The Crown Recap: Midlife Crisis Evaluating Your Own Life

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Summary

The Crown Season 3, Episode 7, “Moon Dust” reveals a Philip enduring a midlife crisis during a historic moment — the first moon landing.

This recap of Netflix series The Crown Season 3, Episode 7, “Moon Dust” contains significant spoilers. You can read the recap of the previous episode by clicking these words.


Episode 7, “Moon Dust” tells the tale of a man that is enduring a midlife crisis. Reeking in privilege, yet imprisoned by his duty, we get a brilliant chapter on the Duke of Edinburgh Philip, played formidably by Tobias Menzies.

It’s the 5th of July 1969 and NASA are preparing for the famous first moon landing. Philip watches the press conference on TV, and The Queen makes it known that she has left the astronauts a message wishing them luck.

The next day Philip and Elizabeth go to church. You can sense the irritation on his face and in his demeanour. Something is bugging him. He asks his wife why she likes church, and states he could be doing something more useful. The current Dean is old and frail, and The Queen asks if a new Dean could replace him in the aftermath of Philip’s complaints.

Episode 7 then shoots forward to the 16th of July 1969. The Royal Family watch the launch together. Philip is sat in deep thought, mesmerized by the rocket launch, hushing those around him so he can concentrate on the black and white television. Episode 7, “Moon Dust”, shows a Duke of Edinburgh in a moment of wonder.

The next day, Philip is clearly frustrated by his schedule and he is forced to meet the new Dean — Robin Woods. The new Dean requests if he can use one of the empty houses on-site for priests who need to recharge and reflect. Philip accepts the request but calls Robin’s plans flawed.

And then the moon landing day arrives; Philip gathers his family and tells everyone to hush. He is thrilled by the landing, his gaze never leaving the screen. There’s a small moment where The Queen looks at him briefly and smiles. Philip stays up and continues to watch the moon landing and begins crying; I believe at this moment he is so overawed by the sense of achievement that he is compounded by regret.

Philip’s midlife crisis continues; the next day he carries out his royal duties. While on a plane, he looks at the moon and asks the pilot if he can take control. He irrationally increases altitude despite the pilot’s warnings. He takes in the view with the moon right in front of him.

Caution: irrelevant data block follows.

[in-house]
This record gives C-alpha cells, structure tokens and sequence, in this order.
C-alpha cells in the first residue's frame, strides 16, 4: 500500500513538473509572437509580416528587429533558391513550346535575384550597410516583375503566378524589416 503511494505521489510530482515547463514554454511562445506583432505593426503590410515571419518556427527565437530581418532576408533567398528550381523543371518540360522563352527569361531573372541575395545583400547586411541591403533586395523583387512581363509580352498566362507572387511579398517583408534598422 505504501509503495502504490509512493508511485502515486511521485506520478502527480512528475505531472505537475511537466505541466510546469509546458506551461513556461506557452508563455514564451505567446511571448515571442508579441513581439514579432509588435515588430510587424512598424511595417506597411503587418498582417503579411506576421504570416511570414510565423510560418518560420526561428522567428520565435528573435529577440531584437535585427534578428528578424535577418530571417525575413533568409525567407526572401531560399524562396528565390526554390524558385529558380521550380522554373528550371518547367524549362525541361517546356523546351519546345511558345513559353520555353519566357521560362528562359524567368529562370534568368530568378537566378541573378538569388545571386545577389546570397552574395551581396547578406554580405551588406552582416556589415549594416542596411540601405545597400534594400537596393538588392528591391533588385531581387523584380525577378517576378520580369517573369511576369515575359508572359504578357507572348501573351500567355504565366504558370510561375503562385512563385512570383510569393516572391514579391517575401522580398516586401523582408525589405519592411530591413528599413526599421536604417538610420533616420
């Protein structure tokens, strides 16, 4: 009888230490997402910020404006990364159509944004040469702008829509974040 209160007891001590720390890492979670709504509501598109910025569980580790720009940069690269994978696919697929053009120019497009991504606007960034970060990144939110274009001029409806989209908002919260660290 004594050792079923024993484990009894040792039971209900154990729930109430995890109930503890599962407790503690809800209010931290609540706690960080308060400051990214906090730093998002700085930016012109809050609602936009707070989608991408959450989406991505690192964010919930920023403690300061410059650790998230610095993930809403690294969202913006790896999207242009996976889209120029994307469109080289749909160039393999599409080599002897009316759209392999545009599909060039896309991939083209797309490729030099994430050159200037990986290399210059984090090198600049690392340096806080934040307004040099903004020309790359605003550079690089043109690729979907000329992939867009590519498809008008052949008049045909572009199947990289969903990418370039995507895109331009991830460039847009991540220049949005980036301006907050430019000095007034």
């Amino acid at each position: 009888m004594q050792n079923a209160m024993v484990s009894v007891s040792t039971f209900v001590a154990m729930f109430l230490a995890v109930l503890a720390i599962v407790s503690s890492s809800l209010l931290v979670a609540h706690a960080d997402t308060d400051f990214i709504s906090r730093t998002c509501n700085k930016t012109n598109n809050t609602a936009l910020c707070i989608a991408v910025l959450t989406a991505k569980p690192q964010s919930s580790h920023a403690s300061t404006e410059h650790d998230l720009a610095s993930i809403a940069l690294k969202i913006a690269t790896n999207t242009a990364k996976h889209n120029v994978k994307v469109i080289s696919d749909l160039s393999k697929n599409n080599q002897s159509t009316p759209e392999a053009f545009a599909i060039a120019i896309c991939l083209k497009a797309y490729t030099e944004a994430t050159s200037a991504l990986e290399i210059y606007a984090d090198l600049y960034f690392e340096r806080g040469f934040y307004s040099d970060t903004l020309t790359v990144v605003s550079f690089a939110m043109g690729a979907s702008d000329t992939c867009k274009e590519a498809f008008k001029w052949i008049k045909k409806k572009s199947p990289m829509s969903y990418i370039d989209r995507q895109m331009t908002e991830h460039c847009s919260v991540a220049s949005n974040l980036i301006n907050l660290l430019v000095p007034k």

Interestingly, Philip stops attending Church and goes for a run instead. Dean Robin Woods decides to speak to him and requests that he meets the priests. In the meeting, the priests self-reflect about their life, but Philip calls their thoughts “pretentious self-pity nonsense” and states the best thing to do is to enter the world and make a mark “just like those astronauts did”. He immediately walks out on the shocked group of priests.

In a turn of events in Episode 7, The Queen asks Philip if he would like an audience with the astronauts and when he eagerly accepts she says, “I thought that would cheer you up”. He requests if he can have a private discussion with the three men and they agree to 15 minutes.

The astronauts arrive (Neil Armstrong, Michael Collins and Buzz Aldrin) and Philip holds the private discussion. He notices they all have colds due to the bad weather in England. Philip tries to engage with the men, talking about an evaluation of his own life and confessing he hasn’t achieved what he would like to do. He praises the astronauts for their achievement, claiming it was like watching a dream and then he asks the questions: “\what were your thoughts out there?” and “What were your perspectives and observations?”. You can tell with the responses he got from the men that it was not at all what he expected. Philip is disappointed.

Later in the day, he confides with Elizabeth about his experience with the astronauts. Philip expected them to be Gods, but he felt they were three little men with pale faces and colds. He describes the discussion as entirely anti-climatic and lacking originality. The Queen claims that with the attention they will get for the rest of their lives, when they are oddly normal, means they deserve our pity. I enjoyed this moment — it was almost like Philip realized that putting other people’s achievements on a pedestal can cause an internal vicious cycle that is immeasurable. He understood at this moment that he needs to gauge his perspective.

The Crown Season 3, Episode 7, “Moon Dust” ends with Philip speaking to the Dean and the priests again. He opens up about his recent irritations, which are more often than usual. He opens up about his mother questioning his lack of faith. Philip admits to the priests in the room that he has lost all faith, and in his desperation, he asks for help.

Her Majesty’s Archives (HMA)

  • Prince Philip and Dean Robin Woods became lifelong friends.
  • For over 50 years St George’s House has been a Centre for the exploration of faith and philosophy — the house that the Dean asked for at the start of Episode 7. Its success is one of the achievements of which Prince Philip is most proud.

You can read the recap of the eighth episode by clicking these words.

Daniel Hart

Daniel Hart is the Co-Founder of Ready Steady Cut and has operated as Editor-in-Chief since 2017.

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